Shuttle launches its first Android, ARM-based computers
Small form-factor PC maker Shuttle is launching its first little PCs powered by ARM-based processors and Google Android software. The company unveiled the Shuttle DSA2LS earlier this year, but now Shuttle has announced that it’s available in Europe for a suggested retail price of 158 Euros (including VAT).
That’s about $210 US, but it’ll likely be cheaper in the States since taxes won’t be included in the list price.
The Shuttle DSA2LS is a little desktop computer that measures 7.5″ x 5.6″ x 1.4″ and features a Freescale i.MX6 dual-core ARM Cortex-A9 processor, 1GB of RAM, 4GB of flash storage and an SDHC card reader for up to 64GB of removable storage.
It has HDMI and VGA ports, 4 USB 2.0 ports, Ethernet, and an RS-232 serial port for use in commercial and enterprise environments.
The system runs Google Android 4.2 Jelly Bean software and Shuttle is positioning it as a media player for digital signage or a system that can be used for automation, point-of-sales operations or other business uses. In other words, while you could pick up this little guy and use it in your home, it’s not really designed for home use.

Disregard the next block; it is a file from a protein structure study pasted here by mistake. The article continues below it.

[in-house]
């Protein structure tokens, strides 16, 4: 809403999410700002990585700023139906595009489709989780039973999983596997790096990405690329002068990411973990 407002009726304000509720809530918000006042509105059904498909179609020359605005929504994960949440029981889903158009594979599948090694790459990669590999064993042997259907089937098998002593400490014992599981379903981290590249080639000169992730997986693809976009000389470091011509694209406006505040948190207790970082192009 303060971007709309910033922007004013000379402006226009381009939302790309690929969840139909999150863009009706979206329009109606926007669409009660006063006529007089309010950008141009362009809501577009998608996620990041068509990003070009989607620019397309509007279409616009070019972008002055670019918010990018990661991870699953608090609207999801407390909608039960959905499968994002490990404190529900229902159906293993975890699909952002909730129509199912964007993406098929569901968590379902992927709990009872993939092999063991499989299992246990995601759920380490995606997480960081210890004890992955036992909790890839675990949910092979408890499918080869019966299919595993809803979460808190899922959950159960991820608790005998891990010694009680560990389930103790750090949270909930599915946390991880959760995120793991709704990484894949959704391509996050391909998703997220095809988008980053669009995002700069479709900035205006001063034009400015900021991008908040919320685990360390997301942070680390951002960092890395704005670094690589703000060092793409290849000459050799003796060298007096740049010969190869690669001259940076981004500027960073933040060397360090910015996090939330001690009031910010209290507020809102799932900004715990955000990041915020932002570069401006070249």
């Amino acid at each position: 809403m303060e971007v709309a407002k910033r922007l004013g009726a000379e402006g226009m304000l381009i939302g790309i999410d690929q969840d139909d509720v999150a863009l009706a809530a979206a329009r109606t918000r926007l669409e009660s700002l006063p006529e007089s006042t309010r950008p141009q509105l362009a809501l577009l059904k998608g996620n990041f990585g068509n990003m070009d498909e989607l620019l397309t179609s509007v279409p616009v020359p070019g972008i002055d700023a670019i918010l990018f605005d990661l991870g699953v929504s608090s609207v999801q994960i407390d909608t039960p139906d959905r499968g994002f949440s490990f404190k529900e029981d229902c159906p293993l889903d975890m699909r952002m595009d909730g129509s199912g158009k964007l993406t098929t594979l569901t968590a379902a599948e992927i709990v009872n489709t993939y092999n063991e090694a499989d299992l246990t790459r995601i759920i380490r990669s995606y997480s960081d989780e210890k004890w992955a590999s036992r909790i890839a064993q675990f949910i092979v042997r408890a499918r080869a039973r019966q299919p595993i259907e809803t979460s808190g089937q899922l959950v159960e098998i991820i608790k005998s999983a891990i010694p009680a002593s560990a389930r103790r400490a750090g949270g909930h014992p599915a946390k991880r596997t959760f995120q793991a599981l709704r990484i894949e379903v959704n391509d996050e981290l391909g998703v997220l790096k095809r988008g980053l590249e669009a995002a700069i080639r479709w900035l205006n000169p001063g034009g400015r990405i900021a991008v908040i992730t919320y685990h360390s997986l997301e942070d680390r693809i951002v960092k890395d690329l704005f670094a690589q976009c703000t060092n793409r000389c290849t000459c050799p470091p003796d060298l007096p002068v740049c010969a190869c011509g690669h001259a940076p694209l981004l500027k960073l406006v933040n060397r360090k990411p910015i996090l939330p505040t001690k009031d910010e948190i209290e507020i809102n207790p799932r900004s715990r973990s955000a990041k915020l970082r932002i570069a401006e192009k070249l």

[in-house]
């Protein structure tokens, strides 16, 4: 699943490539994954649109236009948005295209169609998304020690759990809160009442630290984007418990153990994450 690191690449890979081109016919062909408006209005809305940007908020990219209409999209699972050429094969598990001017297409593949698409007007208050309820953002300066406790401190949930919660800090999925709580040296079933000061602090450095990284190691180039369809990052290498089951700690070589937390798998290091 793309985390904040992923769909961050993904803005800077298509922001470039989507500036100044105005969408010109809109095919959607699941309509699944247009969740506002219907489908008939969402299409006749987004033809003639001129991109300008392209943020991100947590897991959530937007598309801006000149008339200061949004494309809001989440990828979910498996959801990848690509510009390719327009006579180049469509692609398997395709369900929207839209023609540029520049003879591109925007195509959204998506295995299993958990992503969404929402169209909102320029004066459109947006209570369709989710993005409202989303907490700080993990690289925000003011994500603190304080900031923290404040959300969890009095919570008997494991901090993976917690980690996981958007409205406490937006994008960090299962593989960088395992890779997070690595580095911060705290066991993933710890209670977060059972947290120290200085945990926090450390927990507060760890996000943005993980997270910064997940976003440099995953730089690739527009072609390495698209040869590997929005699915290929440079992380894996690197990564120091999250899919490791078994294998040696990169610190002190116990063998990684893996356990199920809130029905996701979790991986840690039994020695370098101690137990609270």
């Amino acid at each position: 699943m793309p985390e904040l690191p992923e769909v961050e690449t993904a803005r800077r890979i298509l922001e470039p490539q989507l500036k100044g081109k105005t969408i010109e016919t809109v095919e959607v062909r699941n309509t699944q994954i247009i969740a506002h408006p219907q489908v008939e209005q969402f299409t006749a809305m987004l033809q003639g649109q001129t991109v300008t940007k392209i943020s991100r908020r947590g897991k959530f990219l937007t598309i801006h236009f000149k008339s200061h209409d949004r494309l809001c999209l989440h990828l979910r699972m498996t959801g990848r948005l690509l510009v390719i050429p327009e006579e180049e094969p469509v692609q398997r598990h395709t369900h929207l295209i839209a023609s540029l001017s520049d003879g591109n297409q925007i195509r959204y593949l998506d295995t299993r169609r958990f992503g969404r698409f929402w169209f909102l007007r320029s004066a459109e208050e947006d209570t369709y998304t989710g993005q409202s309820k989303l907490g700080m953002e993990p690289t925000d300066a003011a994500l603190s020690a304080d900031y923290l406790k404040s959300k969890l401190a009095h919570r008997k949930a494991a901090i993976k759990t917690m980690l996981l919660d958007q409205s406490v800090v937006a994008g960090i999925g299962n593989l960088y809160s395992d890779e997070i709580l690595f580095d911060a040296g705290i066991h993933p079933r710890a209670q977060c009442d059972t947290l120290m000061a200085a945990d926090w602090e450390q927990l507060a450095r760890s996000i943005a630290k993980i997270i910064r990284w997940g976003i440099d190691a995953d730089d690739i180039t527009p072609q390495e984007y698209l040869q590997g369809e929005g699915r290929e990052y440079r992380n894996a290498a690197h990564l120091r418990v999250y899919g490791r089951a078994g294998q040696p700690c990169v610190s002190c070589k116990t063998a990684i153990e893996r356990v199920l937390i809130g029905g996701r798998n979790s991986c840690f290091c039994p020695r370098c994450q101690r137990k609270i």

- SoC – Freescale i.MX6 DualLite dual core processor @ 1GHz with Vivante GPU
- System Memory – 1GB DDR3
- Storage – 4GB eMMC + SD card slot up to 64 GB protected by anti-theft (or anti-troll) cover
- Video Output – HDMI and VGA, supporting dual displays (but maybe not independent displays).
- Audio – HDMI, Line OUT
- Connectivity – 10/100/1000M Ethernet (470Mbps max) with Wake-on-LAN support, 802.11 b/g/n Wi-Fi with Wi-Fi antenna
- Video Codecs – MPEG2, H.264, MPEG4/ Xvid DivX H.264, AVI/ Xvid H264 MJPEG, MOV/ H.264
- USB – 3x USB 2.0 host ports, 1x mini USB 2.0 port (device)
- Misc – Power button, status LED, RS-232 (DB9) port, Kensington lock
- Power Supply – 5V/2A (internal), input 100-240V
- Dimensions – 142(L) x 190(W) x 35(H)mm
That’s just as well, since there are significantly cheaper Android mini PCs available for use in the home. But it’s interesting to see one of the early players in the tiny PC space enter the ARM-based mini PC space.